Schulz passed on February 12, 2000, but here we are, with Snoopy circling the moon.  Let's hope there's a Snoopy snack bar when folks are living up there.






Friday, November 25, 2022

Noir Watch: City of Fear (1959)




Watched:  11/19/2022
Format:  TCM Noir Alley
Viewing:  First
Director:  Irving Lerner

A low-budget crime thriller noir for the nuclear age!  Now this would be stretched into eight episodes of prestige TV, but this taught 81 minute film uses short-hand and focuses on the minute-by-minute crisis that unfolds when a pair of prisoners use a riot as cover to escape, believing they've smuggled out a canister of heroin that they think was being used to experiment on prisoners (there's your exciting B-plot as a brave journalist blows the lid off this story!  But not in this movie.).  

But that ain't heroin.  Vince Edwards - our POV character and an all-around-heel - has accidentally grabbed a sealed container of the highly radioactive Cobalt-60.  

Vince Edwards was a pusher before he got popped, and now he's looking to unload what he things is a fortune in horse and make good his escape, and maybe have his frankly foxy and loyal-to-a-fault girlfriend (Patricia Blair) catch up with him.  

Meanwhile, the cops, FBI and various other federal agencies are on the hunt as Edwards has no idea what he has, or that if he manages to open the sealed container, he's going to wipe out LA (see that title, City of Fear).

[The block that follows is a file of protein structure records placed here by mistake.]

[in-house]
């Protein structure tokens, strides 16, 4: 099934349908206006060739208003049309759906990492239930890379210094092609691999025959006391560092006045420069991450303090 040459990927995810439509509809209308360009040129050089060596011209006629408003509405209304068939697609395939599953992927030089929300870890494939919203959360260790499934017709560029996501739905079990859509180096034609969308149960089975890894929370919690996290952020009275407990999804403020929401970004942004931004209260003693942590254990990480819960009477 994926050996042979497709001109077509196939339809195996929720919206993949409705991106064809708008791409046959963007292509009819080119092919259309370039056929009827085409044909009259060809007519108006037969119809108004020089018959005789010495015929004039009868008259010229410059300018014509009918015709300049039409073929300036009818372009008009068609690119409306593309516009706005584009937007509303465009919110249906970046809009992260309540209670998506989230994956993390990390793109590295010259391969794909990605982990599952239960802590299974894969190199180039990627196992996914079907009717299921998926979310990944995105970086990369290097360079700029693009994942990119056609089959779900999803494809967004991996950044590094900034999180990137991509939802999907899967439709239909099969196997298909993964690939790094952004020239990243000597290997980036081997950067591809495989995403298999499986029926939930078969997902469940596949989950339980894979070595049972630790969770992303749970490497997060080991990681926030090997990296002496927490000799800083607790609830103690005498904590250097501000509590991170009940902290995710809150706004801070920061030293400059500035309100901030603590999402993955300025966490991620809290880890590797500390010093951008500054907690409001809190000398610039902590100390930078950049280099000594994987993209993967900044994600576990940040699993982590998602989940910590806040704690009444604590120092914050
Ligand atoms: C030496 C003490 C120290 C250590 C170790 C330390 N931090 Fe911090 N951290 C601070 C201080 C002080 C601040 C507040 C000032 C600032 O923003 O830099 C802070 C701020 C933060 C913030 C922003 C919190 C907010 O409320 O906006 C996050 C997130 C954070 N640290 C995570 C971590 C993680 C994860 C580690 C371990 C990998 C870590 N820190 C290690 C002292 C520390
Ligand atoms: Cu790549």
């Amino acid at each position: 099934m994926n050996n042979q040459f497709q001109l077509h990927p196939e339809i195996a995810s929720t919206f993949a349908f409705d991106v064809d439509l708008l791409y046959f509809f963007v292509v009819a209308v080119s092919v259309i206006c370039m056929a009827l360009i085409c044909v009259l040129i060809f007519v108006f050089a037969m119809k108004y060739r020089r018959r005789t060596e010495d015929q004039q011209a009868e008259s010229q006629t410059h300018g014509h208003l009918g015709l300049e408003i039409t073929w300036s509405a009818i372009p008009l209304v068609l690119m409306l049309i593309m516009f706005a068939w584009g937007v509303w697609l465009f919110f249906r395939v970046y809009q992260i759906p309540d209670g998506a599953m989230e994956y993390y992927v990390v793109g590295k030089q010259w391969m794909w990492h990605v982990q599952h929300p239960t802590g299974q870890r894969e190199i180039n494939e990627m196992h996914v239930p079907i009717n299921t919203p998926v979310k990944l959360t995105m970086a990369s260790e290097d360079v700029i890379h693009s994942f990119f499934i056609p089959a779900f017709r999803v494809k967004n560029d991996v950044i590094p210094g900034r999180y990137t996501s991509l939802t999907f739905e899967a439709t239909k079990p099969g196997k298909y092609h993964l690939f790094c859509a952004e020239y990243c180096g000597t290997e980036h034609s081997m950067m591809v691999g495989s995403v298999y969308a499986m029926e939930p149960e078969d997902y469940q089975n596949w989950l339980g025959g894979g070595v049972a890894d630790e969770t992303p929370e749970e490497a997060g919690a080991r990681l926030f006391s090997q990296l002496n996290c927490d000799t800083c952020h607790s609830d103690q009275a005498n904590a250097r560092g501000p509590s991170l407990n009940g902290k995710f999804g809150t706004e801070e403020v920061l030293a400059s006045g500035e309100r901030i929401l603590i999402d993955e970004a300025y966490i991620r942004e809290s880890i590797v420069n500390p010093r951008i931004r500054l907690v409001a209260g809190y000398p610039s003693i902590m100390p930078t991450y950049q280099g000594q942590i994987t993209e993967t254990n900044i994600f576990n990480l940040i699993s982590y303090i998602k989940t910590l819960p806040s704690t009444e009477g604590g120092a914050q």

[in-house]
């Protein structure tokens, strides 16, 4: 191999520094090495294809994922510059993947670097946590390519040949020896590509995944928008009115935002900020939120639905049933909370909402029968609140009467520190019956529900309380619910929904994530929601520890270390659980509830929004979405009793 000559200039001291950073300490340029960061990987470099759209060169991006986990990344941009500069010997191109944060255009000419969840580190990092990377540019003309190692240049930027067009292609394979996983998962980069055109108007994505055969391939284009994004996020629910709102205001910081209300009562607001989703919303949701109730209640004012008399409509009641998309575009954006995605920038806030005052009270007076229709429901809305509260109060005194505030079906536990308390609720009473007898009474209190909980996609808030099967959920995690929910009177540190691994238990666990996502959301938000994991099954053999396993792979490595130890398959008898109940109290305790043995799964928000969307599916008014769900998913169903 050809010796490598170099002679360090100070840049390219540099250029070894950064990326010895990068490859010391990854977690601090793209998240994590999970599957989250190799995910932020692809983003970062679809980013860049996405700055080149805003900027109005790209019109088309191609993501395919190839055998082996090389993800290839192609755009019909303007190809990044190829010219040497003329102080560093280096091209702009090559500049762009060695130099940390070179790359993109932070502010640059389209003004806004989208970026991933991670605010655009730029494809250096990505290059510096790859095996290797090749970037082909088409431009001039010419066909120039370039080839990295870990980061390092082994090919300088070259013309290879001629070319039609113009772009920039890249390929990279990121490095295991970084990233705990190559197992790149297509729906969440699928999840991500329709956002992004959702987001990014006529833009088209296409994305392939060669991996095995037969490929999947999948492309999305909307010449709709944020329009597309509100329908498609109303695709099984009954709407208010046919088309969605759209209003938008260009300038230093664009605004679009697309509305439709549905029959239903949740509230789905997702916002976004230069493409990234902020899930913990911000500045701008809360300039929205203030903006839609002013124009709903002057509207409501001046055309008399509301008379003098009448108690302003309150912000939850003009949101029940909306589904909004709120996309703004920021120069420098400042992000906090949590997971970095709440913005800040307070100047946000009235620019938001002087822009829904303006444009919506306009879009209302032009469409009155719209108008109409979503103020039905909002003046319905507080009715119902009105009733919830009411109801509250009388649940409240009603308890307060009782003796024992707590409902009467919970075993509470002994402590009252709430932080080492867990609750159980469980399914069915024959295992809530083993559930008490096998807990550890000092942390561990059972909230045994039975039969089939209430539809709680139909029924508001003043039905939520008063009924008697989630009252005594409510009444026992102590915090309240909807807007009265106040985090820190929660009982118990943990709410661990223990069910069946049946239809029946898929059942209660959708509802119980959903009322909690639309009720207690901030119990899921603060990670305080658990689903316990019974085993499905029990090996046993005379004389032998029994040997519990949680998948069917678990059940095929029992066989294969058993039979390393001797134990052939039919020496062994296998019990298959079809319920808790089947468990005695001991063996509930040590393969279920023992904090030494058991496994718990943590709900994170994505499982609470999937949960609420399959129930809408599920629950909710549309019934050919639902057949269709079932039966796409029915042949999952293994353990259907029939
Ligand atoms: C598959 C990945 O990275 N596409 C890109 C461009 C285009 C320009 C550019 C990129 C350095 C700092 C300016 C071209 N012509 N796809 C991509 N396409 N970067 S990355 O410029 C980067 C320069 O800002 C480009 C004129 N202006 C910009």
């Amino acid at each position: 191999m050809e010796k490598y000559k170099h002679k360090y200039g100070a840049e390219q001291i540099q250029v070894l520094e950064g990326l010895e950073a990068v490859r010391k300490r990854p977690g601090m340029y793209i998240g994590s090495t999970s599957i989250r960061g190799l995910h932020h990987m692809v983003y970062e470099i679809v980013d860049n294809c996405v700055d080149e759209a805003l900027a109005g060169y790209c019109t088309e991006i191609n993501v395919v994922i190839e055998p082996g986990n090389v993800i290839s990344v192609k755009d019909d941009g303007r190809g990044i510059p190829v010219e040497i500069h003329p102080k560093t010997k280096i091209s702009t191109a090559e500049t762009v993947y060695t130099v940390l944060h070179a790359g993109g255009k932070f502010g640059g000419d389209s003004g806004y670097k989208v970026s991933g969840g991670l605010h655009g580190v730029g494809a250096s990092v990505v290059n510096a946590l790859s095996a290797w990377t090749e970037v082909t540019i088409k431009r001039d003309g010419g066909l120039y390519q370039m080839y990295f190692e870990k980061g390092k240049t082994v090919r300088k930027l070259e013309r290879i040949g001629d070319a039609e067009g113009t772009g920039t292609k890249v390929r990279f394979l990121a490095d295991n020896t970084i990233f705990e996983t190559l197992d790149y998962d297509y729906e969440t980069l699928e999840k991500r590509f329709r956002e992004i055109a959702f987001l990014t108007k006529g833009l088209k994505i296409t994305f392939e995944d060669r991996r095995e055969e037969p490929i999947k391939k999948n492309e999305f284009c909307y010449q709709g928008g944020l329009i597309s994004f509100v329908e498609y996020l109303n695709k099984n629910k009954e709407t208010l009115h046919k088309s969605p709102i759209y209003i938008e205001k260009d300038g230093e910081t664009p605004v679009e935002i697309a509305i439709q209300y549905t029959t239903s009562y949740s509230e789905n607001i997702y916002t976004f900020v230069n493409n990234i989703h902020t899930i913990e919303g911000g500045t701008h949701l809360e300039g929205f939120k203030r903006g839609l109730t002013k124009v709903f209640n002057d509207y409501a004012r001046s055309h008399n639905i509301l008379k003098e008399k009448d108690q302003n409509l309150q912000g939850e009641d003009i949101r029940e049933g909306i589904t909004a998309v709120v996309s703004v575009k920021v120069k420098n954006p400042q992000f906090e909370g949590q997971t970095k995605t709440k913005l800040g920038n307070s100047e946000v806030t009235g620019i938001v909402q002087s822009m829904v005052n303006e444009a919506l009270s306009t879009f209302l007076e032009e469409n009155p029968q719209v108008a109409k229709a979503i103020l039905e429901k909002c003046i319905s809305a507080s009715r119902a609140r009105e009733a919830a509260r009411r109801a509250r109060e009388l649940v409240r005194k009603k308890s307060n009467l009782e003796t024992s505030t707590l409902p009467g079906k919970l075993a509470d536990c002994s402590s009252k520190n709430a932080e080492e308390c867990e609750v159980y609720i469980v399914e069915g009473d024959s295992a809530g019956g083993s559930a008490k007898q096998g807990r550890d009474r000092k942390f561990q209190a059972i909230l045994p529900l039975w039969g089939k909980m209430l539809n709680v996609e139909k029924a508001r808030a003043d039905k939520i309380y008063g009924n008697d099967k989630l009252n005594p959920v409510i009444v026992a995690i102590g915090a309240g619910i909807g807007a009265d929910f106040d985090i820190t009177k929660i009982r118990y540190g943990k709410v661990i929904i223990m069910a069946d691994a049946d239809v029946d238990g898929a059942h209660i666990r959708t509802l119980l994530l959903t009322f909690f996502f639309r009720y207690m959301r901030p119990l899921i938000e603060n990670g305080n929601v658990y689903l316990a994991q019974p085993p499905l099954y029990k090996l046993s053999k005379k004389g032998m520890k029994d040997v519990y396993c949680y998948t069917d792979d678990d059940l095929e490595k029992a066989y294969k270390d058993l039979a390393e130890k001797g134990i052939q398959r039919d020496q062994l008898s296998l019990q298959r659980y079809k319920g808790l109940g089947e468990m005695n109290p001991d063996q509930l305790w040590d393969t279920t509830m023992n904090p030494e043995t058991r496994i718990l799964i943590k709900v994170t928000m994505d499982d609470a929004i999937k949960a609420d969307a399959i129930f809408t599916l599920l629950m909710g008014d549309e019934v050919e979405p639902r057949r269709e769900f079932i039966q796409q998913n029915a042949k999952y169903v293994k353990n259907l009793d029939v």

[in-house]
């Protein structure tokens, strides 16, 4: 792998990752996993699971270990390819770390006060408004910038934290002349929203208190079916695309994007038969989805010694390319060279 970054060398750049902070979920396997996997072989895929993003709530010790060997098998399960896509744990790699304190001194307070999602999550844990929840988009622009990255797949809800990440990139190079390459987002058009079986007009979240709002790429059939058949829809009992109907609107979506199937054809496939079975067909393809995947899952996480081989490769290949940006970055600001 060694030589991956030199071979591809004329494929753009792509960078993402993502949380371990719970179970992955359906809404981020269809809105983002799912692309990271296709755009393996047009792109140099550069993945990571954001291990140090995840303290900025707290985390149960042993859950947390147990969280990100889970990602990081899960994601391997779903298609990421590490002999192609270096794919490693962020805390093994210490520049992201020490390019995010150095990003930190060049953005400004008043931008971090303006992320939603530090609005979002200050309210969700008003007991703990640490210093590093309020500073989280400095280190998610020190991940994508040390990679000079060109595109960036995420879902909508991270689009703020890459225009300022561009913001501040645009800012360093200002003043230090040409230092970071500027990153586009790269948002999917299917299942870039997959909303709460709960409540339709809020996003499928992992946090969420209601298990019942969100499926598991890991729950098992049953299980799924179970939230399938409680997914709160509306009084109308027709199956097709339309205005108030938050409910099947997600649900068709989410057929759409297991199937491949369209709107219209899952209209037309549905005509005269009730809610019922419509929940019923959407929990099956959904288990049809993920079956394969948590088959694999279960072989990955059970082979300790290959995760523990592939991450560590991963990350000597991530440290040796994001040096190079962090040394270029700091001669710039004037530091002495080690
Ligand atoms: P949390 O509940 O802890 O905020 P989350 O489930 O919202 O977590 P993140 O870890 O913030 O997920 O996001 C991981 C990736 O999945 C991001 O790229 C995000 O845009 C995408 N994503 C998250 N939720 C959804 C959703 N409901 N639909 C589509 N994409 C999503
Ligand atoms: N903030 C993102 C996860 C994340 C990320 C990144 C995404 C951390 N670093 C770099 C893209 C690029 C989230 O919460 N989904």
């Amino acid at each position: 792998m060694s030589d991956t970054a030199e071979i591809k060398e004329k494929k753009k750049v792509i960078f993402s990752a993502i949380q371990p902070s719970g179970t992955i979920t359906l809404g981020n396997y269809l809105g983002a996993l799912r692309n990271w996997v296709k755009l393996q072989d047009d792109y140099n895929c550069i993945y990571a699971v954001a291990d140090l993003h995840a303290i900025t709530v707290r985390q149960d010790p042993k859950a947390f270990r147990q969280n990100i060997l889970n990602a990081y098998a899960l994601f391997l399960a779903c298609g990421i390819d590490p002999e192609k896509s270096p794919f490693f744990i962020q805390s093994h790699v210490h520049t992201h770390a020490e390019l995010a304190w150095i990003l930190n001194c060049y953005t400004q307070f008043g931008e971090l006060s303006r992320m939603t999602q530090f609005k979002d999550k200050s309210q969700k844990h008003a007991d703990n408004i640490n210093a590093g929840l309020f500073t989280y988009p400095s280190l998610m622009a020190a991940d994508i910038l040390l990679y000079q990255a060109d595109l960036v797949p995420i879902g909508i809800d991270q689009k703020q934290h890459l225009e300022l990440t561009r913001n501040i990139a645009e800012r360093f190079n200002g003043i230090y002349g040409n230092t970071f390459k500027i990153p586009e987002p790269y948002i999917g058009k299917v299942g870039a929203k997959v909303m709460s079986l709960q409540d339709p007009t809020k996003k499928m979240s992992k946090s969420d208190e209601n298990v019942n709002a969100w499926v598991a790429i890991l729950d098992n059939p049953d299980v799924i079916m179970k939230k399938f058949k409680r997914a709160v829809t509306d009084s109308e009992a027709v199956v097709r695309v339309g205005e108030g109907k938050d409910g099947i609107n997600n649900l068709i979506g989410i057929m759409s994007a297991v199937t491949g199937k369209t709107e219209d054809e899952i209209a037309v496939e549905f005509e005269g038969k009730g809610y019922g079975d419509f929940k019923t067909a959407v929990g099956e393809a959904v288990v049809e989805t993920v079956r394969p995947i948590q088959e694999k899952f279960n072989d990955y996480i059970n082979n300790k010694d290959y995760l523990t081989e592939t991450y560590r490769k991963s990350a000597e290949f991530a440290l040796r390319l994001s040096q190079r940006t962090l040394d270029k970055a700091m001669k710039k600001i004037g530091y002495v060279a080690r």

In general, the movie is better than a lot of poverty row pictures, and while it feels cheap for a movie, if this were TV in 1959, it'd look and sound swell.  It has a soundtrack by a young Jerry Goldsmith, and it is definitely Jerry Goldsmith, so it feels oddly highbrow if you've been trained to enjoy his scores.  

I don't know if this is a recommended film, but it's a great curiosity of a picture.  Kiss Me Deadly does the nuclear bit perhaps better, but this one gets the threat in front of you minute one and stays focused, making you cringe every time Edwards tries to crack the canister.  And you fully get why the cops agonize over what to tell the public as a public alarm seems necessary, but may also f'-up their search and cause undue calamity if they can find that canister first.

Anyway - not all bad!  



Monday, November 21, 2022

Fairy Tale Watch: Enchanted (2007)


Watched:  11/29/2022
Format:  Disney+
Viewing:  First
Director:  Kevin Lima

Jamie wanted to watch the new straight-to-Disney+ Disenchanted, and I said "I've never seen Enchanted (2007), though."   This led to some small debate.  Jamie had seen it, and thought that we'd seen it together (we had not) and so we had some comedic back and forth before she gave up and let me just put on Enchanted to see if it would ring any bells.  

I had not seen it.

Look, I don't care.  Amy Adams and Idina Menzel are in both movies, so I'd watch whatever.  But it's nice to start at the start.  I'm assuming Jamie saw the first one with her secret boyfriend.